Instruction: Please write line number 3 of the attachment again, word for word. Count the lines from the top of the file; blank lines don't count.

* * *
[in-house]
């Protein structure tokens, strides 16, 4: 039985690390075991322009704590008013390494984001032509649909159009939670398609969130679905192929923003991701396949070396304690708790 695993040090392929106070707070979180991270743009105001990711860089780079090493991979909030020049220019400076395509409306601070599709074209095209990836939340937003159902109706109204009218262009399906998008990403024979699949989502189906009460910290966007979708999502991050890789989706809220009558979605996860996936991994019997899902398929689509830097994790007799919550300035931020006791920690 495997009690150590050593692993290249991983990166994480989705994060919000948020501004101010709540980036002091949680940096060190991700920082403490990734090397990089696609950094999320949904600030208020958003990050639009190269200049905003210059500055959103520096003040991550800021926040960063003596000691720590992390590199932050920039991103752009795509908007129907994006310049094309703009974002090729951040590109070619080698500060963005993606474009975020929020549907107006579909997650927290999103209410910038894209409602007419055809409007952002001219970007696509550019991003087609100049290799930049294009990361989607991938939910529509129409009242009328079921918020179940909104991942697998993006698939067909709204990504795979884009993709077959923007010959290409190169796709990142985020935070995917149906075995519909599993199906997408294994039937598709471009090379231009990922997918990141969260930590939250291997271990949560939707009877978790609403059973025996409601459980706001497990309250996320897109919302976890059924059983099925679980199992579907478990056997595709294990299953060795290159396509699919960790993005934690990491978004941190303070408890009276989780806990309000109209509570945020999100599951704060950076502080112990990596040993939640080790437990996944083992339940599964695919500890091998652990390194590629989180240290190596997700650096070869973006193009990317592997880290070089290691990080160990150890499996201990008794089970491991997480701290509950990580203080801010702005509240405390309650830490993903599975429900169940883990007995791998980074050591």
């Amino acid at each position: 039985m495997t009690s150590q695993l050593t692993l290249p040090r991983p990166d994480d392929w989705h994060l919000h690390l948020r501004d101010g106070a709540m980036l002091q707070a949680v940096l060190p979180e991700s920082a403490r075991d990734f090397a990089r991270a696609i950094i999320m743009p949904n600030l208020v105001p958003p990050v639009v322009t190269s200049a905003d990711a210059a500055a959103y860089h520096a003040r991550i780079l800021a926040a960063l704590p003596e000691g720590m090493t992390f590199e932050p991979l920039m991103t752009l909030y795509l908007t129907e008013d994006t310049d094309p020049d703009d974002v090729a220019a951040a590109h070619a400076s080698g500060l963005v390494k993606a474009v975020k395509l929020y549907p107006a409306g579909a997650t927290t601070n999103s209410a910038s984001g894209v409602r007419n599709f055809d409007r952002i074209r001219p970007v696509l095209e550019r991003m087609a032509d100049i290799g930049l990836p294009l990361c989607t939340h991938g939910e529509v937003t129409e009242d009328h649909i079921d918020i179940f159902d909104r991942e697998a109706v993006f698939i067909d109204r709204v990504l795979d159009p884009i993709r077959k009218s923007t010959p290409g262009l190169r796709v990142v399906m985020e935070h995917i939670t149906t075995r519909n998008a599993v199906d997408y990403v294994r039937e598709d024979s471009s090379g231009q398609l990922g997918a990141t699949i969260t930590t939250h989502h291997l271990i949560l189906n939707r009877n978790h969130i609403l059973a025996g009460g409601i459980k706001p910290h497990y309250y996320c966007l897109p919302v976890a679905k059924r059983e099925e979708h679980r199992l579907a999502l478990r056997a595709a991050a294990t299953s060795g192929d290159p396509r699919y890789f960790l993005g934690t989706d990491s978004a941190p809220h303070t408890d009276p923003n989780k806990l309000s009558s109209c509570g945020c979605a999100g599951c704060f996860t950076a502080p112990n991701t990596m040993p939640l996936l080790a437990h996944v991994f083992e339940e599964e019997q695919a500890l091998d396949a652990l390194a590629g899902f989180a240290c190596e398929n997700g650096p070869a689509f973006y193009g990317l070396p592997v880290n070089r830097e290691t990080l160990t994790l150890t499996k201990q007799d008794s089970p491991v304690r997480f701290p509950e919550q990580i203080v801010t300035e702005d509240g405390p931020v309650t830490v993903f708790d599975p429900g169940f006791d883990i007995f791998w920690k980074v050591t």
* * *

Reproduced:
């Amino acid at each position: 039985m495997t009690s150590q695993l050593t692993l290249p040090r991983p990166d994480d392929w989705h994060l919000h690390l948020r501004d101010g106070a709540m980036l002091q707070a949680v940096l060190p979180e991700s920082a403490r075991d990734f090397a990089r991270a696609i950094i999320m743009p949904n600030l208020v105001p958003p990050v639009v322009t190269s200049a905003d990711a210059a500055a959103y860089h520096a003040r991550i780079l800021a926040a960063l704590p003596e000691g720590m090493t992390f590199e932050p991979l920039m991103t752009l909030y795509l908007t129907e008013d994006t310049d094309p020049d703009d974002v090729a220019a951040a590109h070619a400076s080698g500060l963005v390494k993606a474009v975020k395509l929020y549907p107006a409306g579909a997650t927290t601070n999103s209410a910038s984001g894209v409602r007419n599709f055809d409007r952002i074209r001219p970007v696509l095209e550019r991003m087609a032509d100049i290799g930049l990836p294009l990361c989607t939340h991938g939910e529509v937003t129409e009242d009328h649909i079921d918020i179940f159902d909104r991942e697998a109706v993006f698939i067909d109204r709204v990504l795979d159009p884009i993709r077959k009218s923007t010959p290409g262009l190169r796709v990142v399906m985020e935070h995917i939670t149906t075995r519909n998008a599993v199906d997408y990403v294994r039937e598709d024979s471009s090379g231009q398609l990922g997918a990141t699949i969260t930590t939250h989502h291997l271990i949560l189906n939707r009877n978790h969130i609403l059973a025996g009460g409601i459980k706001p910290h497990y309250y996320c966007l897109p919302v976890a679905k059924r059983e099925e979708h679980r199992l579907a999502l478990r056997a595709a991050a294990t299953s060795g192929d290159p396509r699919y890789f960790l993005g934690t989706d990491s978004a941190p809220h303070t408890d009276p923003n989780k806990l309000s009558s109209c509570g945020c979605a999100g599951c704060f996860t950076a502080p112990n991701t990596m040993p939640l996936l080790a437990h996944v991994f083992e339940e599964e019997q695919a500890l091998d396949a652990l390194a590629g899902f989180a240290c190596e398929n997700g650096p070869a689509f973006y193009g990317l070396p592997v880290n070089r830097e290691t990080l160990t994790l150890t499996k201990q007799d008794s089970p491991v304690r997480f701290p509950e919550q990580i203080v801010t300035e702005d509240g405390p931020v309650t830490v993903f708790d599975p429900g169940f006791d883990i007995f791998w920690k980074v050591t």